Maria Picone of TREND Community
Motivated by her daughter’s diagnosis of a rare disease, Maria Picone and her husband, drew on their extensive experience in clinical research and technology to found TREND Community. Using technology to harness data from social media they are turning anecdotes into real world data, to accelerate research into new treatments and to improve the quality of life for the rare disease community
CEO Series: meeting the beating hearts behind the RARE brands
What made you want to move into the wide world of rare disease, and then specifically in the founding of TREND Community and what did that journey look like?
My husband, Chris, and I were thrust into the world of rare disease when our daughter was born in 2012. After a perfectly normal pregnancy and almost normal delivery she arrived via emergency caesarean section. The moments and days following were confusing, emotional, and the most frightening of our lives. At 10 days she was diagnosed with Prader-Willi syndrome (PWS); that same day we were discharged from the hospital and took her home.
In our previous life (that screeched to a halt 10 days prior) we were entrepreneurs. We had started a digital health company together in 2007 building clinical trial platforms, registries, and other software for pharma, biotech companies, research organisations, and hospitals. The year before our daughter arrived, we also co-founded an analytics start-up with three other founders. Together, Chris and I accumulated nearly 20 years of experience in clinical research and technology which would serve us well in this new chapter of our lives.
TREND was inspired by our personal journey. Along with her diagnosis, our doctors delivered the terrible news that our daughter would have severe learning disabilities, battle obesity, and suffer her entire life from an insatiable hunger known as hyperphagia. We were devastated. I spent the next three months scouring the literature which only confirmed what the doctors had told us.
Then I joined a private Facebook group of other parents caring for children with PWS and guess what? These kids were thriving. There was an absence of approved drugs—their parents were experimenting with diet, supplements, and off-label and experimental drugs. Clearly some of it was working. So, Chris and I set out to use the technology we’d built for our clients to systematically collect the anecdotes from our new community in order to understand what was working, why was it working, and why some things were working for some kids but not for others.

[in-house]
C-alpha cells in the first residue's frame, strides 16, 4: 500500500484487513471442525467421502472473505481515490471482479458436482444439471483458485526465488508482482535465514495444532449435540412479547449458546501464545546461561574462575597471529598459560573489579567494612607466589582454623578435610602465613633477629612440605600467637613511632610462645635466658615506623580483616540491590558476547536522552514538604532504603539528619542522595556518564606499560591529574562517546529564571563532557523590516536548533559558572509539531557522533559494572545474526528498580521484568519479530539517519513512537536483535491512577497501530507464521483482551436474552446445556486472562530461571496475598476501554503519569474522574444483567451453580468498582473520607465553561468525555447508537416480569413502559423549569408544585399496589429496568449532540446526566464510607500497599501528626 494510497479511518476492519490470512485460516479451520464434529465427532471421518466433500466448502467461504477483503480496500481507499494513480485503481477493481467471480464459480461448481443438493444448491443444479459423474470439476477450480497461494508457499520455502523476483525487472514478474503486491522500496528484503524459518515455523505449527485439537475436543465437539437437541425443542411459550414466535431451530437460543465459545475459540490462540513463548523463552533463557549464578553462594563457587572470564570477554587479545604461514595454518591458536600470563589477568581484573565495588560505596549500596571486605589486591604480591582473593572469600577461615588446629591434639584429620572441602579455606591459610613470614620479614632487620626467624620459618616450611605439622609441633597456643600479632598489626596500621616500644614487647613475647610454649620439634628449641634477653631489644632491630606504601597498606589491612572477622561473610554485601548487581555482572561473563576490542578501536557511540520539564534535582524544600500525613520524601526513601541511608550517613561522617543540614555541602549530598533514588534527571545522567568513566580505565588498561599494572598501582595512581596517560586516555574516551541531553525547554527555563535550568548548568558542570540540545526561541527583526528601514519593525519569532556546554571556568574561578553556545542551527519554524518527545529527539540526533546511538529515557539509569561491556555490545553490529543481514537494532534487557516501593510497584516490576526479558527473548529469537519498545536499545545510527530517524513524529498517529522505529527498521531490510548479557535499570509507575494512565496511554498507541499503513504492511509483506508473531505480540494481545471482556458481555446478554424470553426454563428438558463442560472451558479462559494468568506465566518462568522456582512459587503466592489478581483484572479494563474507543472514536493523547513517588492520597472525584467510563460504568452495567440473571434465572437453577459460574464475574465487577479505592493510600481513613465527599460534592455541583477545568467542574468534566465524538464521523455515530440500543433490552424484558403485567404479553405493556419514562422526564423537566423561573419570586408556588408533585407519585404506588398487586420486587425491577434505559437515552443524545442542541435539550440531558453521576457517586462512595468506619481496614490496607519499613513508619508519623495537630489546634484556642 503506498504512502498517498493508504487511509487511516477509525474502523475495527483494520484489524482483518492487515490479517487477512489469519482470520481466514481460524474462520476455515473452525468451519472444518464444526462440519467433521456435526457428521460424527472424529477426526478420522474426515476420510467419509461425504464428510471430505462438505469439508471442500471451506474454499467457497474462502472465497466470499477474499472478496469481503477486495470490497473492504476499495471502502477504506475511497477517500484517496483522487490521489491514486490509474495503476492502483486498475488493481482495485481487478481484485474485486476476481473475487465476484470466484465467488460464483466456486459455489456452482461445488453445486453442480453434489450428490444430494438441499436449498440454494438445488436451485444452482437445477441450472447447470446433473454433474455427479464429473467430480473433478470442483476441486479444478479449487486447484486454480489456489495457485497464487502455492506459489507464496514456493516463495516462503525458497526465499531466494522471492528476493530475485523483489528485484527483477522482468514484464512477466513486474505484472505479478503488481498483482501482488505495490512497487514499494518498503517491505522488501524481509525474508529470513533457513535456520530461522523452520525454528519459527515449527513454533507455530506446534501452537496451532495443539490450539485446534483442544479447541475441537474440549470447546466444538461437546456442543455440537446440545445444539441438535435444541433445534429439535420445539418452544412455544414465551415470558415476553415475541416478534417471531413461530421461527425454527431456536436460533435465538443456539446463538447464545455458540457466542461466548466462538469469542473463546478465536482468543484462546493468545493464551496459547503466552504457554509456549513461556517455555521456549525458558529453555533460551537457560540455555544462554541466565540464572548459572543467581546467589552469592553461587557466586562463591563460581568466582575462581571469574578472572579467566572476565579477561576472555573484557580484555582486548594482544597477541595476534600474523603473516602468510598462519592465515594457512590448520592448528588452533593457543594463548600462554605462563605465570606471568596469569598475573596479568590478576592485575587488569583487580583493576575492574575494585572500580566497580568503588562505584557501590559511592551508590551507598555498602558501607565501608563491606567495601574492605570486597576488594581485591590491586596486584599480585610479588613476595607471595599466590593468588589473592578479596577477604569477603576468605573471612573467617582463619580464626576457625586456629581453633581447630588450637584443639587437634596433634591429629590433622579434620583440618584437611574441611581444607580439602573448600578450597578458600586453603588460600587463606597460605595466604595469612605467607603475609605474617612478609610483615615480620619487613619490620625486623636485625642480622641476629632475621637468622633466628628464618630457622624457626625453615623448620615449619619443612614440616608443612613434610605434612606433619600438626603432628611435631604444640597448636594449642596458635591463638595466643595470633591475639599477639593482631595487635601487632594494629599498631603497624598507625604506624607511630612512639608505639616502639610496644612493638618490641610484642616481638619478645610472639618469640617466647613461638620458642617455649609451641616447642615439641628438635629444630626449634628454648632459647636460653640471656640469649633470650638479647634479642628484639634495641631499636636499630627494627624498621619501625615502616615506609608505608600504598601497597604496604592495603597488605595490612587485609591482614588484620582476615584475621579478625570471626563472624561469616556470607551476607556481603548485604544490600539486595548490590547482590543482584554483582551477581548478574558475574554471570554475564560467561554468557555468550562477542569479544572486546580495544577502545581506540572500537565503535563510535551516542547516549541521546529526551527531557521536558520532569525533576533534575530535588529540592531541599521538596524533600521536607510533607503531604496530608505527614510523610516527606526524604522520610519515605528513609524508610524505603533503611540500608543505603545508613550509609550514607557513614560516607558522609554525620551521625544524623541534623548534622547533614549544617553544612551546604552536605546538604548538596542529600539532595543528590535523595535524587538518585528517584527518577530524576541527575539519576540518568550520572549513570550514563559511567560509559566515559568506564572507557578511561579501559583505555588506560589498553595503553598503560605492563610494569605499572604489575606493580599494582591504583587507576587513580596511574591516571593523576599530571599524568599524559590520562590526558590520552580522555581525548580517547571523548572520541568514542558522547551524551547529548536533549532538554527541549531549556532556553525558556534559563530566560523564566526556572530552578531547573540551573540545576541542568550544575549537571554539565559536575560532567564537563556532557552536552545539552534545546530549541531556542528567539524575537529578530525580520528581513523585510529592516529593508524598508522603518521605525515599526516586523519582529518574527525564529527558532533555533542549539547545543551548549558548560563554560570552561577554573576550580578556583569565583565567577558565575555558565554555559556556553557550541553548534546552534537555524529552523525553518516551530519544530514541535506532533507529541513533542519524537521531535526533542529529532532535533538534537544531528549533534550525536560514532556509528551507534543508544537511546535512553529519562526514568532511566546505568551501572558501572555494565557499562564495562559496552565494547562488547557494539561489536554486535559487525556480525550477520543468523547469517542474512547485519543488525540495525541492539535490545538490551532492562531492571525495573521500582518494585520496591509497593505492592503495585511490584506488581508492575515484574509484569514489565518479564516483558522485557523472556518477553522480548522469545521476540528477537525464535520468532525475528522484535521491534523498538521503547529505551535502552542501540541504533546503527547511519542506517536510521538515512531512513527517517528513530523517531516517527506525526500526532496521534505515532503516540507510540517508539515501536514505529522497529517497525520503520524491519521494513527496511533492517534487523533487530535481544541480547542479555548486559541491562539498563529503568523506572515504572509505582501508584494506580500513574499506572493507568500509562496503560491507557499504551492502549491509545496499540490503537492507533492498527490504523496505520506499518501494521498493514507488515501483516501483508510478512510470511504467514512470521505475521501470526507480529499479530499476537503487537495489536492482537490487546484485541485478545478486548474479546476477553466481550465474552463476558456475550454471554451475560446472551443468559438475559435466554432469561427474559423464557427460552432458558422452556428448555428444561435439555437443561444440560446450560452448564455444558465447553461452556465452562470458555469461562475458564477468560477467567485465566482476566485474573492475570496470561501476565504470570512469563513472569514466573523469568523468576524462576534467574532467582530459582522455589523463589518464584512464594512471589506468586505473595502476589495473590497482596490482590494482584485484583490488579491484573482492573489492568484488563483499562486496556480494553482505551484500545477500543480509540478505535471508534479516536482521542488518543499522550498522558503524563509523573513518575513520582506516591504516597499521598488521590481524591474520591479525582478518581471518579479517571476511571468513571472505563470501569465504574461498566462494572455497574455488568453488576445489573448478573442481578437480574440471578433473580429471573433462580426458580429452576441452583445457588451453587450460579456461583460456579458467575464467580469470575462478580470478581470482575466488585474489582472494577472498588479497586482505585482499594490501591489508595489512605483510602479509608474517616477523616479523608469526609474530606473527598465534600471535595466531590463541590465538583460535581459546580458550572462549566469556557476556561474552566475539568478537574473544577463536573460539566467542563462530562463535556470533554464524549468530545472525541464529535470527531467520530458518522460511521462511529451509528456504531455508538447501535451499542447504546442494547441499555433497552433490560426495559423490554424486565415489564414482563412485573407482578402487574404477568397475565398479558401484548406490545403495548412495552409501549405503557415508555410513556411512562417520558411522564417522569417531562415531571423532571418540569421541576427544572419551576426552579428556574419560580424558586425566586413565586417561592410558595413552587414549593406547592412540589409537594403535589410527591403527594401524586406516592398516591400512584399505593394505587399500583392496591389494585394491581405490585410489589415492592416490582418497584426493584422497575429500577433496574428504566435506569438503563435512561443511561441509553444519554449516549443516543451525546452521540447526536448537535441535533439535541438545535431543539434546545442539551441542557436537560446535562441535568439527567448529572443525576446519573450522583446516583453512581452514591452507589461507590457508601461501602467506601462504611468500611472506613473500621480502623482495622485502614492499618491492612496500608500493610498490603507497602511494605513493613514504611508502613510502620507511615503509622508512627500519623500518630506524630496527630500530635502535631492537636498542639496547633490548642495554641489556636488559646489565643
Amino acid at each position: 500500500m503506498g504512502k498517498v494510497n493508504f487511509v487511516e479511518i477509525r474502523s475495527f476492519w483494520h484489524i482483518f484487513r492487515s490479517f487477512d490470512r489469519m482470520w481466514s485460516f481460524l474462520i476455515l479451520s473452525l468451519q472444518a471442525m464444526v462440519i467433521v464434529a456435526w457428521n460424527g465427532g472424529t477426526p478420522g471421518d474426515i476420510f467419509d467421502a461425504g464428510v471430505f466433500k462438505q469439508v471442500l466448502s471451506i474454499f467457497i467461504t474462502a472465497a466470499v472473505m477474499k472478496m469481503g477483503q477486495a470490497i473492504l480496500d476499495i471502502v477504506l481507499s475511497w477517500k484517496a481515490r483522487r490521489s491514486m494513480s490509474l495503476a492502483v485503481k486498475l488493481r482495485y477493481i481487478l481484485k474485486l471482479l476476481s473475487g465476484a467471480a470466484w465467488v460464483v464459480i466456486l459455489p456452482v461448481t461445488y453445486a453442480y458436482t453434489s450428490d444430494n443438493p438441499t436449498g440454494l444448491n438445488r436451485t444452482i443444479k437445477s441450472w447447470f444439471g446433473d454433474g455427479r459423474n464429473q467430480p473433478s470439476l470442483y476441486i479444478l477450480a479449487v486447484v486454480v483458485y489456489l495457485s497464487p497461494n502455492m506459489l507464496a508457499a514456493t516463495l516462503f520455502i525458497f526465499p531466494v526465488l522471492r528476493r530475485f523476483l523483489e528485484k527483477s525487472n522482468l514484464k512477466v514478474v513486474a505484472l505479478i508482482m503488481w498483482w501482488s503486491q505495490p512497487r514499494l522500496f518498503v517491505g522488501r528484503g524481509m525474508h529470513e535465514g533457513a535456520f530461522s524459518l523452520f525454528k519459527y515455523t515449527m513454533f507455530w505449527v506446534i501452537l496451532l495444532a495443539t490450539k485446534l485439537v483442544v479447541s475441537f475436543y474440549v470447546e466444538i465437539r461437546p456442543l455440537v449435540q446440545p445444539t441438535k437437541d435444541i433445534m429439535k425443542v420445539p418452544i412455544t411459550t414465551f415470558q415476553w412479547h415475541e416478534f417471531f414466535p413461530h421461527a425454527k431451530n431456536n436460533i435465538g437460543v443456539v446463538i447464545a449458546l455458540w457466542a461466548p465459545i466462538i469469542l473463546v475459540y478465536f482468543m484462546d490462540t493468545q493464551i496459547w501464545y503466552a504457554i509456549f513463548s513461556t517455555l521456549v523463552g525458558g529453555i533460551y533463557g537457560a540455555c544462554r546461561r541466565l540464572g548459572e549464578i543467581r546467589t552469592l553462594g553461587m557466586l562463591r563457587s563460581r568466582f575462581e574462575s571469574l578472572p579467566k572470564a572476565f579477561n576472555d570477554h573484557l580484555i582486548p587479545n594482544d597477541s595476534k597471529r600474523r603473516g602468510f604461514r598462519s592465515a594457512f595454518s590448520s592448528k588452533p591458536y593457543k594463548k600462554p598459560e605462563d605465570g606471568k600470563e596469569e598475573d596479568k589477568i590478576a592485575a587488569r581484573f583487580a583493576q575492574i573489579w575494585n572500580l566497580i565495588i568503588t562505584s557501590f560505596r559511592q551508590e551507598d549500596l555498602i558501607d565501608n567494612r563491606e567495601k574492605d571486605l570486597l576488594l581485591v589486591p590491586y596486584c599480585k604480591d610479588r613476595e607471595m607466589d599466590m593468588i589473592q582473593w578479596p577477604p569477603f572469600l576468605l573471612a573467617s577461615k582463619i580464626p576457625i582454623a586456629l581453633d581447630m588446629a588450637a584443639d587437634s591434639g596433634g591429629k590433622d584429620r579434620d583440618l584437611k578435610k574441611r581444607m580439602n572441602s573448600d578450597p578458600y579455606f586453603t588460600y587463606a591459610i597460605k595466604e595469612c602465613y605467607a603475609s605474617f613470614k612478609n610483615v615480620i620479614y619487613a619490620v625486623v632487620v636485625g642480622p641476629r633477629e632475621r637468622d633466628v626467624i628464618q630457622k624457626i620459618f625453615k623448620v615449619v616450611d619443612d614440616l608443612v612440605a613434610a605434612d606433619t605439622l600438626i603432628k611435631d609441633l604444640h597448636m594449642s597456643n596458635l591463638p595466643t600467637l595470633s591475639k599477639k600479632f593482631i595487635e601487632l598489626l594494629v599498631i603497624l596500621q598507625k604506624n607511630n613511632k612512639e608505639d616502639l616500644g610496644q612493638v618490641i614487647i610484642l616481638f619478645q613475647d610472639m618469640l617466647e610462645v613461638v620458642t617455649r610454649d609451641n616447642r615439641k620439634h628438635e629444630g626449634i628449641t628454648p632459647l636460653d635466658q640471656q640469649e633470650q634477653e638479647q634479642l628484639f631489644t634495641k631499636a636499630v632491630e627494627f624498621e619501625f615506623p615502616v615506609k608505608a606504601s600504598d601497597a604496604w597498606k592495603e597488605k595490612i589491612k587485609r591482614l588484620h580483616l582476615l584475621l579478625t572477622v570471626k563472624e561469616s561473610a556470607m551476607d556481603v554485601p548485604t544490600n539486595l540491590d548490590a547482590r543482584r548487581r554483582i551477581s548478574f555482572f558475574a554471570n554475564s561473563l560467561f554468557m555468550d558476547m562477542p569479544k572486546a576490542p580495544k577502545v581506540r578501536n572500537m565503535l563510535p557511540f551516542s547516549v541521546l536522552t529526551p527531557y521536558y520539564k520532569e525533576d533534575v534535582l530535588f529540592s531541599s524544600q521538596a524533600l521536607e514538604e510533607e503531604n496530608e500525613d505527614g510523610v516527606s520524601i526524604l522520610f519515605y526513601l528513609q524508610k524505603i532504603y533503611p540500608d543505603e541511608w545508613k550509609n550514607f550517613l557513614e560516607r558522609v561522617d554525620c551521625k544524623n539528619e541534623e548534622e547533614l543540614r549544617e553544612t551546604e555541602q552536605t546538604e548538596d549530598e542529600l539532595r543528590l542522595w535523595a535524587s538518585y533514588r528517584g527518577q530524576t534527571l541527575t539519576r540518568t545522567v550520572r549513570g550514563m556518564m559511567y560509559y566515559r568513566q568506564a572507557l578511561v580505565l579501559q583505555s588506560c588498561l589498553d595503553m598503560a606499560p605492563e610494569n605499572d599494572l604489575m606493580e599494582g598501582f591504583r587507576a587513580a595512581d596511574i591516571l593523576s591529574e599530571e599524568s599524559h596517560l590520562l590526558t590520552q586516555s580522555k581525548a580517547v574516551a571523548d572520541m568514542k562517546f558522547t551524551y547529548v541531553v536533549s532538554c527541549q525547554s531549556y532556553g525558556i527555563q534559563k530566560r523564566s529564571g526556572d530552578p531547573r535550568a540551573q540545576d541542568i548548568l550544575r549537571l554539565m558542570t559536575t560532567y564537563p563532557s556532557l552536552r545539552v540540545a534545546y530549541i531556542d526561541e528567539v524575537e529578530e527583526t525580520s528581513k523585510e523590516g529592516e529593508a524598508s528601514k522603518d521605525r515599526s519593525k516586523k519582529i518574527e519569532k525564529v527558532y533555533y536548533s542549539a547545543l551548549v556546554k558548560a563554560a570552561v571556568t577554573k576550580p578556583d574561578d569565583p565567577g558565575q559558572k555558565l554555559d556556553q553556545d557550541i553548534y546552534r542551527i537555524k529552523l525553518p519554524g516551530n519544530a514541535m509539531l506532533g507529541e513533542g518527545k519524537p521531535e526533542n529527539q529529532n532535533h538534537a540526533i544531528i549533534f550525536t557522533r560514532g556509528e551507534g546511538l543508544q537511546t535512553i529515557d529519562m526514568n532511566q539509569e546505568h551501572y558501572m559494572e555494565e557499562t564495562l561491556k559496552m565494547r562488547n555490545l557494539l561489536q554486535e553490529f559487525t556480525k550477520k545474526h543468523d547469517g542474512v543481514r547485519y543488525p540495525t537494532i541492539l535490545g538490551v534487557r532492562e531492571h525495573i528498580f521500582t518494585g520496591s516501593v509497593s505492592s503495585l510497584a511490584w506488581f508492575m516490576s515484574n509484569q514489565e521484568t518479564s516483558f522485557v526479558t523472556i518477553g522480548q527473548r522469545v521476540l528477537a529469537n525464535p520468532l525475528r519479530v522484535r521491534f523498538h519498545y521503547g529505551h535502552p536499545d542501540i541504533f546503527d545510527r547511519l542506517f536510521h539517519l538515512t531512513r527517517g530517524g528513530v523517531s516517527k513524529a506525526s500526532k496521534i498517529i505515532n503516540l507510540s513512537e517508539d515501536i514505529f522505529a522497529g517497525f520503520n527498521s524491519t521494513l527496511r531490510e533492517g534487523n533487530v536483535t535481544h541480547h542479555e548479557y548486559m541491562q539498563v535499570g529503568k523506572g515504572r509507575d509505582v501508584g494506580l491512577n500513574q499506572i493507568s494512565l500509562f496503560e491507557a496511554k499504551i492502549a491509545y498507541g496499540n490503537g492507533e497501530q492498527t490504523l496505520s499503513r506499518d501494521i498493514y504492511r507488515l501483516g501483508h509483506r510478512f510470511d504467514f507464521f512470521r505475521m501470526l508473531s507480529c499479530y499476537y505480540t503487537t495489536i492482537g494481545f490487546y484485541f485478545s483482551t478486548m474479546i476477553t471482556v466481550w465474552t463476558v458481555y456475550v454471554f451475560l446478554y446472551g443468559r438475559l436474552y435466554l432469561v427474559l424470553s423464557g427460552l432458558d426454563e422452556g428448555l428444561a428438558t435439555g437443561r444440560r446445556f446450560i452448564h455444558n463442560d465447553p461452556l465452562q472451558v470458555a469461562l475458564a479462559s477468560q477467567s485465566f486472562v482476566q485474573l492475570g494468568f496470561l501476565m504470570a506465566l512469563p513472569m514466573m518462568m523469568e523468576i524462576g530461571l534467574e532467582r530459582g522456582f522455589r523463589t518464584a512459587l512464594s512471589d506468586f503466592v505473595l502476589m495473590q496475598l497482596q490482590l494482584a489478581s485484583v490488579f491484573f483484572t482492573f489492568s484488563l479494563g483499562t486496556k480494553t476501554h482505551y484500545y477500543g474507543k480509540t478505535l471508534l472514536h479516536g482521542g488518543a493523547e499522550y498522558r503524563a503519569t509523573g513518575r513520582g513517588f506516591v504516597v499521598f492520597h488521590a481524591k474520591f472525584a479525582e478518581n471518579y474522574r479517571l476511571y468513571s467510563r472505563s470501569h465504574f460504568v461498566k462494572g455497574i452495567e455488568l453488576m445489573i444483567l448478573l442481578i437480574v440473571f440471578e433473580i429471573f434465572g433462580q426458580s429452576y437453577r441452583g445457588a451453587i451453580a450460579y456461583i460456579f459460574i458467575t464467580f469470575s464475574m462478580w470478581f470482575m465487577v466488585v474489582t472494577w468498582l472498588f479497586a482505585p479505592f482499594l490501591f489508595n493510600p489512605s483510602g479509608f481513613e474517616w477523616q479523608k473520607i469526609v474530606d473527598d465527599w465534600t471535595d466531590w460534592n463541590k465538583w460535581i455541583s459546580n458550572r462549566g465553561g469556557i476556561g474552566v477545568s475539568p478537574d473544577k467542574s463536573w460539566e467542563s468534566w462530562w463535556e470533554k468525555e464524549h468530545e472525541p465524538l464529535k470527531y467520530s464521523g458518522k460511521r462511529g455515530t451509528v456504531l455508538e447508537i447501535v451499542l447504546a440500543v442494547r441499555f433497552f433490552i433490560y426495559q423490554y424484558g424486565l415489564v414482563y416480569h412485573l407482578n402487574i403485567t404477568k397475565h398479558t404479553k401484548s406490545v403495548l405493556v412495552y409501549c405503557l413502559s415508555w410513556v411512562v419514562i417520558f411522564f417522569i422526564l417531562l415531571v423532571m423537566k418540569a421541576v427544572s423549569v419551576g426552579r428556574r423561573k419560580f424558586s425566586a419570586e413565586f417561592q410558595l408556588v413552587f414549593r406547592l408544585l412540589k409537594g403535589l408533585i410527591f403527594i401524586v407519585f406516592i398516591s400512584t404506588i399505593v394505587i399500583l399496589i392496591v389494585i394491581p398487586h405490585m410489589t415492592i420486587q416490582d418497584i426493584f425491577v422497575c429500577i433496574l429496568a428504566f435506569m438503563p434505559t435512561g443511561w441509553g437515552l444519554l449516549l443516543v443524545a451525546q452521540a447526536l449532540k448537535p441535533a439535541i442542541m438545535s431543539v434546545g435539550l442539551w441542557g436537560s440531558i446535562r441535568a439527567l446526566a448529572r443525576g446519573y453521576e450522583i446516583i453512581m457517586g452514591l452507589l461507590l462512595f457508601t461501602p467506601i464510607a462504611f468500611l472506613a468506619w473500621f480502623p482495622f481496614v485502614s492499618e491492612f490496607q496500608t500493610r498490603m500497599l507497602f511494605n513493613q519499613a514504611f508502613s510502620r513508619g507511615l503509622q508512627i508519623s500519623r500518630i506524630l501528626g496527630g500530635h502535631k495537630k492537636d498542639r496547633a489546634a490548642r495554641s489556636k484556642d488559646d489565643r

What do you anticipate will be the biggest challenges and opportunities for your organisation in the next two years?
We quickly realised that collecting data the traditional way was hard, but we’d uncovered insights that would turn out to be life-changing for our daughter and for others too. What if we could just pull the data right out of the conversations we were having with one another on our private social network? The passing of the 21st Cures Act in 2016 highlighted FDA’s commitment to incorporate patient voices into medical product development and regulatory decision-making. This was just the motivation we needed to take a chance on our innovative idea. Along with our team, Chris and I began developing AI to analyse patient and caregiver conversations on social media to understand disease burden, what people were doing to manage their disease, and their unmet needs.
This new model has opened up a world of opportunities, but also presents many new challenges. In the next couple of years, I believe TREND data will play a key role in bringing more treatments to more patient communities. Our biggest challenge lies in navigating this grey space of unregulated mobile health research. We are following the evolving data protection and privacy regulations, consulting with domain experts such as lawyers and ethicists, and developing guiding principles and a governance structure to ensure that everything we do is for the good of our communities.